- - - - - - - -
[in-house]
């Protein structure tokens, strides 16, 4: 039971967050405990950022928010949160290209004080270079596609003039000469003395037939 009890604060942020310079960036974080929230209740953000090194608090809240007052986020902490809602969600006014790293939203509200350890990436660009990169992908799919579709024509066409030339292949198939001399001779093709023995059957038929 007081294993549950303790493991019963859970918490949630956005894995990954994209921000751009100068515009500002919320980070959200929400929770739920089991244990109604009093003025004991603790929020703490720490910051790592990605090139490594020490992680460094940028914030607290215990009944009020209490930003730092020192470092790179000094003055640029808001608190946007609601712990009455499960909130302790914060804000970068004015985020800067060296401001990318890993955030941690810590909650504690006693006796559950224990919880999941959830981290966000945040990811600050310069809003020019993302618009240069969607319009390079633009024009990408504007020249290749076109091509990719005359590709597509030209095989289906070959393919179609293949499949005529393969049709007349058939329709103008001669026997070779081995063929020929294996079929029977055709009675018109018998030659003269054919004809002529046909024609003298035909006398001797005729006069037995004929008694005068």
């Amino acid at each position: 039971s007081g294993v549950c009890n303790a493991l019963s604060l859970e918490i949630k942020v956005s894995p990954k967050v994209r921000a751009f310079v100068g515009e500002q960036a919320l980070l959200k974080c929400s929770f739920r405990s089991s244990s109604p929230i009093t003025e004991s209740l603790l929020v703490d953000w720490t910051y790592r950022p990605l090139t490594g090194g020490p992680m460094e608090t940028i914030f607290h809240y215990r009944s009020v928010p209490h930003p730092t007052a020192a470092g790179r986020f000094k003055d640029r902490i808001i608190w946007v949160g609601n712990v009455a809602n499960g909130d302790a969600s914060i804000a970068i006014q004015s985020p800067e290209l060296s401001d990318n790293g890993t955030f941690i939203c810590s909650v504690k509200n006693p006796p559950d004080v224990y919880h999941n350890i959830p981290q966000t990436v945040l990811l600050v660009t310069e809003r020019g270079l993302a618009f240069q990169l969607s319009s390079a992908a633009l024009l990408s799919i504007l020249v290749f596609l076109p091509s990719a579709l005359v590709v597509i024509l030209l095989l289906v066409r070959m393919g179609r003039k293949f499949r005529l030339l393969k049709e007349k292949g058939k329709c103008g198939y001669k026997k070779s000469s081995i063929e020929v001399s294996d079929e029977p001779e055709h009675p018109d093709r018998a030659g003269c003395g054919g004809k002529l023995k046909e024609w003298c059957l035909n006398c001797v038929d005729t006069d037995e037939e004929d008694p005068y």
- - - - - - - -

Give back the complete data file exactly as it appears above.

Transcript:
[in-house]
């Protein structure tokens, strides 16, 4: 039971967050405990950022928010949160290209004080270079596609003039000469003395037939 009890604060942020310079960036974080929230209740953000090194608090809240007052986020902490809602969600006014790293939203509200350890990436660009990169992908799919579709024509066409030339292949198939001399001779093709023995059957038929 007081294993549950303790493991019963859970918490949630956005894995990954994209921000751009100068515009500002919320980070959200929400929770739920089991244990109604009093003025004991603790929020703490720490910051790592990605090139490594020490992680460094940028914030607290215990009944009020209490930003730092020192470092790179000094003055640029808001608190946007609601712990009455499960909130302790914060804000970068004015985020800067060296401001990318890993955030941690810590909650504690006693006796559950224990919880999941959830981290966000945040990811600050310069809003020019993302618009240069969607319009390079633009024009990408504007020249290749076109091509990719005359590709597509030209095989289906070959393919179609293949499949005529393969049709007349058939329709103008001669026997070779081995063929020929294996079929029977055709009675018109018998030659003269054919004809002529046909024609003298035909006398001797005729006069037995004929008694005068």
């Amino acid at each position: 039971s007081g294993v549950c009890n303790a493991l019963s604060l859970e918490i949630k942020v956005s894995p990954k967050v994209r921000a751009f310079v100068g515009e500002q960036a919320l980070l959200k974080c929400s929770f739920r405990s089991s244990s109604p929230i009093t003025e004991s209740l603790l929020v703490d953000w720490t910051y790592r950022p990605l090139t490594g090194g020490p992680m460094e608090t940028i914030f607290h809240y215990r009944s009020v928010p209490h930003p730092t007052a020192a470092g790179r986020f000094k003055d640029r902490i808001i608190w946007v949160g609601n712990v009455a809602n499960g909130d302790a969600s914060i804000a970068i006014q004015s985020p800067e290209l060296s401001d990318n790293g890993t955030f941690i939203c810590s909650v504690k509200n006693p006796p559950d004080v224990y919880h999941n350890i959830p981290q966000t990436v945040l990811l600050v660009t310069e809003r020019g270079l993302a618009f240069q990169l969607s319009s390079a992908a633009l024009l990408s799919i504007l020249v290749f596609l076109p091509s990719a579709l005359v590709v597509i024509l030209l095989l289906v066409r070959m393919g179609r003039k293949f499949r005529l030339l393969k049709e007349k292949g058939k329709c103008g198939y001669k026997k070779s000469s081995i063929e020929v001399s294996d079929e029977p001779e055709h009675p018109d093709r018998a030659g003269c003395g054919g004809k002529l023995k046909e024609w003298c059957l035909n006398c001797v038929d005729t006069d037995e037939e004929d008694p005068y």